Reprieve from budget cuts for Bristol charities supporting victims of hate crime

-Credit: (Image: Bristol Live)
-Credit: (Image: Bristol Live)

Six charities in Bristol supporting victims of hate crime have been given a six-month extension to their funding. Charity bosses had warned Bristol City Council that they would have to stop delivering vital services if their funding ran out in the autumn next year.

The Bristol Hate Crime and Discrimination Service provides support with emotional trauma, reporting hate crimes, legal proceedings and more. The service is run by six organisations including Bristol Mind, Brandon Trust and Off the Record, supporting hundreds of people a year.

A large part of the funding for the services comes from the council’s “Bristol impact fund”, which gives millions in grants to community groups and voluntary organisations. This was extended by six months by the public health and communities policy committee on Friday, June 21.

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Speaking to the committee, Hannah Young, from the Hate Crime and Discrimination Service, said: “It’s increasingly difficult to fundraise in an environment with a massive cost of living crisis and pressures on public budgets. None of our organisations could afford to sustain the service with a six-month funding gap. It’s critical that we can see an extension of the funding.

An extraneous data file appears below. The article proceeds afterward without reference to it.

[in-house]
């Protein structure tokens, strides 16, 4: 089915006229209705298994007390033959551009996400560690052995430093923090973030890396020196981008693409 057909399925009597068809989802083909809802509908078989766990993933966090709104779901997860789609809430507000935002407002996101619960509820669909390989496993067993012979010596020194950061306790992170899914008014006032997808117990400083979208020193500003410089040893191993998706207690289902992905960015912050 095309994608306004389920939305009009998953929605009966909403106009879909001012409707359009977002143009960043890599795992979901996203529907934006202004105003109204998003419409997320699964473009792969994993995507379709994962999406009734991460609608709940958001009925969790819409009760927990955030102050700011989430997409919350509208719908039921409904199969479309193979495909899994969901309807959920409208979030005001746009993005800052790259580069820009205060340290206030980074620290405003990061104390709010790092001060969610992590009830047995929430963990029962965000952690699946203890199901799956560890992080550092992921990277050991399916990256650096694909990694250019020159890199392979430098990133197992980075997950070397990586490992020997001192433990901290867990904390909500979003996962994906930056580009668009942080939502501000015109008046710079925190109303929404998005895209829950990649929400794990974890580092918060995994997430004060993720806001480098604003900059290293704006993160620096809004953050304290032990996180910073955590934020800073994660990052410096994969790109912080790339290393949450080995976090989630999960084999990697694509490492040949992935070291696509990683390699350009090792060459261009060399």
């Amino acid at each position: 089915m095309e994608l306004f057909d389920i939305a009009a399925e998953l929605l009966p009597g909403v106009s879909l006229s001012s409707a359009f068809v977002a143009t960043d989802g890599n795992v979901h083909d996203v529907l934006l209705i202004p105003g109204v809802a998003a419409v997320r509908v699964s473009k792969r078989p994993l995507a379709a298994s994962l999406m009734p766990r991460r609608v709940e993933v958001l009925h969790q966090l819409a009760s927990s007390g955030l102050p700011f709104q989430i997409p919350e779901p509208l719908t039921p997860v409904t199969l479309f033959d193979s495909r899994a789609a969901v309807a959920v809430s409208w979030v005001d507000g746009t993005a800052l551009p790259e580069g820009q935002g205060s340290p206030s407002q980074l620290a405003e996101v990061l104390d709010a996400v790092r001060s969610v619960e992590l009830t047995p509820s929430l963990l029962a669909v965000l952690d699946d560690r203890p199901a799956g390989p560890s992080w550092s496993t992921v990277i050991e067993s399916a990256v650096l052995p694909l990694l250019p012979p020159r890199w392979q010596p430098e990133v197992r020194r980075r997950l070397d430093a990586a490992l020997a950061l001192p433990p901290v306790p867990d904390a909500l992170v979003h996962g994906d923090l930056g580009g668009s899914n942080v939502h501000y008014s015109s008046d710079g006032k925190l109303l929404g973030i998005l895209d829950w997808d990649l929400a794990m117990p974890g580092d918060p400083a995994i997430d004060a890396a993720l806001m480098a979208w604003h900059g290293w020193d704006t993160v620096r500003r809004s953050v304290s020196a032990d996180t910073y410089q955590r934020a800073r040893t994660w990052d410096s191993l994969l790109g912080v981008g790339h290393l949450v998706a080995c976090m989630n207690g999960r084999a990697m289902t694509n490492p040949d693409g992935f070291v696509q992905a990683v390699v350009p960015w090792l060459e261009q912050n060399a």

“Your funding has enabled us to deliver a viable service in times of unprecedented need. We’re all aware of the hate that we see in our communities relating to Brexit, terror attacks, during the Black Lives Matter protests, and more recently in relation to the war in Ukraine and the Israel-Gaza conflict, and a growing rhetoric of anti-trans.”

The six-month funding gap would have begun in October next year, spelling the end of the service. Leilah King, business and development manager at Off the Record, a children’s mental health charity, said the support would have “really improved” her own experiences of hate crime.

She said: “A break of six months of resources sadly means we wouldn’t be able to continue our service. It would be a huge setback and put our young people at risk. I myself am a lesbian and have experienced hate crime.

“Within our leadership we have a strong representation of people with lived experiences of the services that we deliver. Looking back, if I had the support of our practitioner, it would have really improved the setbacks that I faced in my life through experiences of hate crime and discrimination.”

Help on offer ranges from one-off advice to complex and long-term psychological support. Despite the six-month reprieve, it’s not certain that the grants will continue after April 2026. The Bristol impact fund will then enter its third round of grants, which could see many changes. The council is expected to consult the public this September about what changes might be made.

Liberal Democrat Councillor Stephen Williams, chair of the committee, said: “This is a good news story for the current recipients of the Bristol impact fund, because they’ve got an extra six months. But it’s not a guarantee that the same recipients will be the recipients in round three. There may well be challenges for the services.”